Suppose one of you has a friend, and you go to him at midnight and say to him, "Friend, lend me three loaves of bread, because a friend of mine has stopped here while on a journey, and I have nothing to set before him." Then he will reply from inside, "Do not bother me. The door is already shut, and my children and I are in bed. I cannot get up and give you anything." I tell you, even though the man inside will not get up and give him anything because he is his friend, yet because of the first man’s sheer persistence he will get up and give him whatever he needs.Believe it or not, in the original Greek most of this story is a single run-on sentence. More precisely it's a question. The reason that English translations break this question into separate sentences is because a literal translation looks like a train wreck in our language. But actually, in casual spoken English it's not that unfamiliar. Imagine not reading but hearing your friend ask you,
Who here would have a friend, and you go to him at midnight and say, "Buddy, let me borrow three loaves of bread, because my friend showed up at my house from a trip and I don't have anything to feed him," and he answers from inside, "Stop bothering me!—the door's already shut, my kids and I are already in bed; I can't get up to give it to you"?Does Jesus want to know the disciples' answer to this question? No, because it's a hypothetical, point-proving question whose answer is obvious to all of them: no one. None of them would have a friend who would refuse them that way in that situation.
That's because of what this scenario would look like in a typical Middle Eastern village. The people wouldn't be living in multi-story houses with thick, well-insulated walls and yards in between. They would be in small, totally un-sound-proofed houses jammed against each other on a tiny parcel of real estate with narrow streets. If a guy starts banging on someone else's door in the middle of the night and shouting in to be sure he's heard, pretty soon everyone in town wakes up and hears all of it.
Once everyone wakes up, the guy's problem becomes everyone's problem. Hospitality was a huge virtue in Jesus' traditional society, so the guy with the visiting friend is really in trouble. However, the communal nature of a typical village meant that everyone was responsible for the treatment of this visitor. Again, if we think about the towns that we live in it doesn't follow that my neighbor's failure of hospitality makes me look bad. But imagine that someone brings a guest to your church and then leaves him alone in a room and ignores him, and the guest is standing around clearly not knowing what to do. In a small church like mine, any one of us would immediately feel responsible. If we don't take care of him, it's not just the member who invited him who looks bad, but we all look bad. This is the same situation that the residents of this hypothetical town are in—let's get this guy some loaves of bread!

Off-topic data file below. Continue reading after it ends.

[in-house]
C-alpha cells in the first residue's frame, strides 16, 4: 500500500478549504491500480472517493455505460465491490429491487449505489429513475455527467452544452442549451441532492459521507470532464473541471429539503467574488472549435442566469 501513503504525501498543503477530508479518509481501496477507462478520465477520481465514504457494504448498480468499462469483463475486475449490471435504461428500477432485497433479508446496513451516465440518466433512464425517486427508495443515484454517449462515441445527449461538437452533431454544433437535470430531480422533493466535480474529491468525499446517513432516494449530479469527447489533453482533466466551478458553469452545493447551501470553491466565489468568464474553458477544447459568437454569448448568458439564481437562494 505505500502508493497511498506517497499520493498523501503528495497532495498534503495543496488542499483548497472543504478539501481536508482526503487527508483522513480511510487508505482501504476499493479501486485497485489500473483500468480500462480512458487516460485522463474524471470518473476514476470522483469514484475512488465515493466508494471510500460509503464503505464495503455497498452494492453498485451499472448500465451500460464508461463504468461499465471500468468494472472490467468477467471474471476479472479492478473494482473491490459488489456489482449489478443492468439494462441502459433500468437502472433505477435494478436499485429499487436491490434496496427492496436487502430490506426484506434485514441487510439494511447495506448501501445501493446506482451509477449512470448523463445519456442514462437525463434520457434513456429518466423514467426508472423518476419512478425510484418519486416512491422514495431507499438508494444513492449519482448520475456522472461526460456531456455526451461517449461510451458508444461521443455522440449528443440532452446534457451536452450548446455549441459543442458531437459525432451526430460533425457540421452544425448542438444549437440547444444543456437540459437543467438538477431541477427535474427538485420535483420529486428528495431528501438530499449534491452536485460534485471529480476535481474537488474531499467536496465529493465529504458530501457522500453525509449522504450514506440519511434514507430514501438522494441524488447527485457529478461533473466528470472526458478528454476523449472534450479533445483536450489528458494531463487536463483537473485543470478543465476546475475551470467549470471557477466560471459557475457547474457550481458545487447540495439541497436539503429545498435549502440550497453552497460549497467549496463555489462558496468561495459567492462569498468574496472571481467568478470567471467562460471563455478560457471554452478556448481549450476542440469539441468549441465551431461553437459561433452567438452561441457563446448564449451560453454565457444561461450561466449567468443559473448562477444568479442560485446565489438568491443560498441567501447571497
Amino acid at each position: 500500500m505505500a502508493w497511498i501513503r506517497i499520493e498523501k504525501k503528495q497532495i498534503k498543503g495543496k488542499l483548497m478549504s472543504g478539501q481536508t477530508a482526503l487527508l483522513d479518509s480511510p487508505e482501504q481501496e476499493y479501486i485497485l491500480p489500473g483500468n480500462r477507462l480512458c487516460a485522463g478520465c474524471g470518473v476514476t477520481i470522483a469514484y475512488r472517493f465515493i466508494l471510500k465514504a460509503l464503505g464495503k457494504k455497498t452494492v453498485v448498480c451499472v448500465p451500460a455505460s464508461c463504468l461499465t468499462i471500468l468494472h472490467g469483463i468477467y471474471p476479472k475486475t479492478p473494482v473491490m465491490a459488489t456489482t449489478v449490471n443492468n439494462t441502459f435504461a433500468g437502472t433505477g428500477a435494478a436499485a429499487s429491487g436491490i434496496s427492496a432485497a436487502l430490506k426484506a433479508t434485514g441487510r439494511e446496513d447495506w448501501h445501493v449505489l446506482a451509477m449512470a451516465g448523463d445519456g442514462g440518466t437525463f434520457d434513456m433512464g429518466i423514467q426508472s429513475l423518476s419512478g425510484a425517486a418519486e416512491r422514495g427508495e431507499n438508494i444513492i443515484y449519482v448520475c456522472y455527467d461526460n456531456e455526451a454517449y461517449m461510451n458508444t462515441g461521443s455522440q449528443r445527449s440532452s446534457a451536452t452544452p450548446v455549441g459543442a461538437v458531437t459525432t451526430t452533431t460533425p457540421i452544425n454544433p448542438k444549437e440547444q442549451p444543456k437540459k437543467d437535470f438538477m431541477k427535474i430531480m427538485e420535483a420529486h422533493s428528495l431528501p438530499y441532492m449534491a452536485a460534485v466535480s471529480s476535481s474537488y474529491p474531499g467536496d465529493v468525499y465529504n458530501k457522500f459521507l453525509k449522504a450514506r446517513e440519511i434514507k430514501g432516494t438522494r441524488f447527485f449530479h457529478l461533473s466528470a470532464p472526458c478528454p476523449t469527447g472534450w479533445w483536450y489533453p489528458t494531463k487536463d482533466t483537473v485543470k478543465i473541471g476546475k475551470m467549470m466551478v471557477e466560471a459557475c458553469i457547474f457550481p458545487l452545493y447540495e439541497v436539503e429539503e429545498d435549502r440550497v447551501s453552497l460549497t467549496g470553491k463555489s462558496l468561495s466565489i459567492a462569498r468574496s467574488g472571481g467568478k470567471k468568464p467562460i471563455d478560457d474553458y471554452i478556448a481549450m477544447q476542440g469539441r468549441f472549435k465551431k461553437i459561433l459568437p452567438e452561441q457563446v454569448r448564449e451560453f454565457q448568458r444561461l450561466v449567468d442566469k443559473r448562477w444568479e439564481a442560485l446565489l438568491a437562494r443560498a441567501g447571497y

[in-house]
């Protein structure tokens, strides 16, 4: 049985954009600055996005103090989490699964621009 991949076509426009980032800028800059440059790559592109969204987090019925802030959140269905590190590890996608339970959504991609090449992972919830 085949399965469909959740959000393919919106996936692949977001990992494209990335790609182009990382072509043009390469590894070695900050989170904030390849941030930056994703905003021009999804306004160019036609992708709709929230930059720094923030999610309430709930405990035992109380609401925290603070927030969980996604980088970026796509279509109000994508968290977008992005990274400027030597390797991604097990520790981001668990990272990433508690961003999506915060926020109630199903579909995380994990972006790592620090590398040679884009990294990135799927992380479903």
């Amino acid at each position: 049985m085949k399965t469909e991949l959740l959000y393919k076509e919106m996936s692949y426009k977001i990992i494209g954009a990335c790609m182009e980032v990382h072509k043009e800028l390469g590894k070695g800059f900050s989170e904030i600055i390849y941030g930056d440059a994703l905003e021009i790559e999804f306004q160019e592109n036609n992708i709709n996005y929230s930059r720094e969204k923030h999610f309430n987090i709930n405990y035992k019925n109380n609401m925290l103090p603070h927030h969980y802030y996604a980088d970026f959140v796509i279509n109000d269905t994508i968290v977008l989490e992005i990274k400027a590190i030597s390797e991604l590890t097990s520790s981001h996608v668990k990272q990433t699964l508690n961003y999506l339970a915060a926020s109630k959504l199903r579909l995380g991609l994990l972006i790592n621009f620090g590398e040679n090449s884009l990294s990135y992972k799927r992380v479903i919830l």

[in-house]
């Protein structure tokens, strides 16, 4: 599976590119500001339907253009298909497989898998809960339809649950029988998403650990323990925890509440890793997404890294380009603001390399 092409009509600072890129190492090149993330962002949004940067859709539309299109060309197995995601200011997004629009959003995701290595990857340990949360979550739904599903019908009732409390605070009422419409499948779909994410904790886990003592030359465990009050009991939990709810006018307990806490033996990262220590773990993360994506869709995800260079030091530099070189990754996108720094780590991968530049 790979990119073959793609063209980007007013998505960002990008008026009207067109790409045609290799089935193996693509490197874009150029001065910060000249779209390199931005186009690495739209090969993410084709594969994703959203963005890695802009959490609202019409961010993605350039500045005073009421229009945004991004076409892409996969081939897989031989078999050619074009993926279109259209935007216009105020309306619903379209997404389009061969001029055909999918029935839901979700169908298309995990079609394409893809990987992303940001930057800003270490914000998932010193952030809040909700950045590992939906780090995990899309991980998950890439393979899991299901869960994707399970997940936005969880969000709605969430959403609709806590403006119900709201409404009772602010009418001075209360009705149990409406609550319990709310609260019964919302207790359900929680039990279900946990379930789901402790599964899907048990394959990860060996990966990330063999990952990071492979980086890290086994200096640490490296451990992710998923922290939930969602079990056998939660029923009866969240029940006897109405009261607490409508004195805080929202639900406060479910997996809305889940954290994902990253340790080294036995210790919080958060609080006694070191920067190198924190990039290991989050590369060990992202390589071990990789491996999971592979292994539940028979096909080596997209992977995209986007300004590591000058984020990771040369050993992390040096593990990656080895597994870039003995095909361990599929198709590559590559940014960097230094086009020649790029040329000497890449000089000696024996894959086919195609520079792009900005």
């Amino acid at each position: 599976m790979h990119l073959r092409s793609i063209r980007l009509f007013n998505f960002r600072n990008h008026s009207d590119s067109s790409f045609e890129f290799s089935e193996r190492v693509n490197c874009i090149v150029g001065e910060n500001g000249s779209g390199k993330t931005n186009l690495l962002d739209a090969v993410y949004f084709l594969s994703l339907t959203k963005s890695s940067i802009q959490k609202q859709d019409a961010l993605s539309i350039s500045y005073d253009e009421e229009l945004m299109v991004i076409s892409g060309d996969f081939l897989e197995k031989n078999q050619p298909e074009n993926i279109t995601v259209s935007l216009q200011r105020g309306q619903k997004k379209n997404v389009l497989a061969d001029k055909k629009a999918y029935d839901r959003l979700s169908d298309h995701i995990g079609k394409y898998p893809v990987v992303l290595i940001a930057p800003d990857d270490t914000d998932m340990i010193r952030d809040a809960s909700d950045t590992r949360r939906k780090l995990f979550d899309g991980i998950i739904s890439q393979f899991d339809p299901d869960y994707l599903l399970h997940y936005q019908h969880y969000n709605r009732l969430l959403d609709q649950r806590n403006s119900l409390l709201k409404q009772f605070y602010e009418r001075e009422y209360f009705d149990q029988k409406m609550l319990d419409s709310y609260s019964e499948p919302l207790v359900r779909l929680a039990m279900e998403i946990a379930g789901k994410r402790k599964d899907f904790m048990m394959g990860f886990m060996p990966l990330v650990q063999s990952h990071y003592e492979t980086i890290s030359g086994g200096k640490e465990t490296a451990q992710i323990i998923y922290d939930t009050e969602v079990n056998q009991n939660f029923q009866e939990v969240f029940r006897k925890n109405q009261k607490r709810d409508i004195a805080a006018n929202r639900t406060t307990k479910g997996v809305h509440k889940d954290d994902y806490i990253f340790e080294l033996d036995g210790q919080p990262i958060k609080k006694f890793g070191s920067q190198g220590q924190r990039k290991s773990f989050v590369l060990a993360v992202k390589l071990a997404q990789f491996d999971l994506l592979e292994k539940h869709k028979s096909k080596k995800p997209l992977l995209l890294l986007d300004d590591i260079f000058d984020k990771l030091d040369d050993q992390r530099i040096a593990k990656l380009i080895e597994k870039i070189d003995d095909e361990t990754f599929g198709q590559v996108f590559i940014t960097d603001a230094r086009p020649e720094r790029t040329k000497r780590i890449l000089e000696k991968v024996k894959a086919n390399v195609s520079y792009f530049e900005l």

But of course, the fellow whose door is being banged at is the one imposed upon, and therefore the shame of not showing hospitality has been transferred from the person with the visitor to him. That makes it an even larger imposition. Not only is he being asked to roll out of bed, not only is he about to lose three loaves of bread out of his own family's mouths, but if he doesn't comply he looks like a complete jerk to the entire town. The NET says that he will get up because of his friend's "sheer persistence." A better translation (which you find in the marginal notes in some Bibles) is "shamelessness." This friend knocking on the door is way out of line. He is rudely putting his friend in bed in a painfully awkward position. He's making a scene. The whole town is probably torn between the shame of not providing for this visitor and the sympathetic discomfort of seeing this guy's audacious behavior, like when you hear (but pretend not to hear) two people getting into a shouting match in a grocery store and you quickly find another aisle to shop in. The man inside won't stay under the covers—he'll get up to end this embarrassing moment as soon as possible.
So why does Jesus tell this story to urge us to pray? Because when we pray, we, like the man whose friend as just shown up at midnight, are admitting our poverty. We admit that we don't have the resources to do what we ought to do. We're basically embarrassing ourselves by admitting our weakness.
But when we pray, God is even more embarrassed. His promises are written in Scripture after Scripture, his faithfulness is displayed in every sunrise and sunset and at the turning of every season, and as a Father he has placed his own Name on his children. His children's want is an embarrassment to the King of glory. The loud, obnoxious prayers of the saints draw the attention of all the world to disparity between the glory, riches, and claims to faithfulness of God and the hung-out-to-dry destitution of his children and servants.
Will God allow this disparity to continue? Will he be humiliated and allow his great Name to be sullied before the entire watching world? Certainly not! Even if he did not love us one bit—and we know that he loves us more than we can conceive—he would still grant our requests for the sake of his glorious reputation. His own prestige is on the line, and he will not let it drag through the mud.
So when you are pinched by life in any direction, when you have needs that make you groan, go to prayer with shameless boldness, knowing that God potentially has even more egg on his face than you do. Will he let you down? Of course not! He has a reputation to uphold, and that reputation includes satisfying you beyond what you can ask or imagine.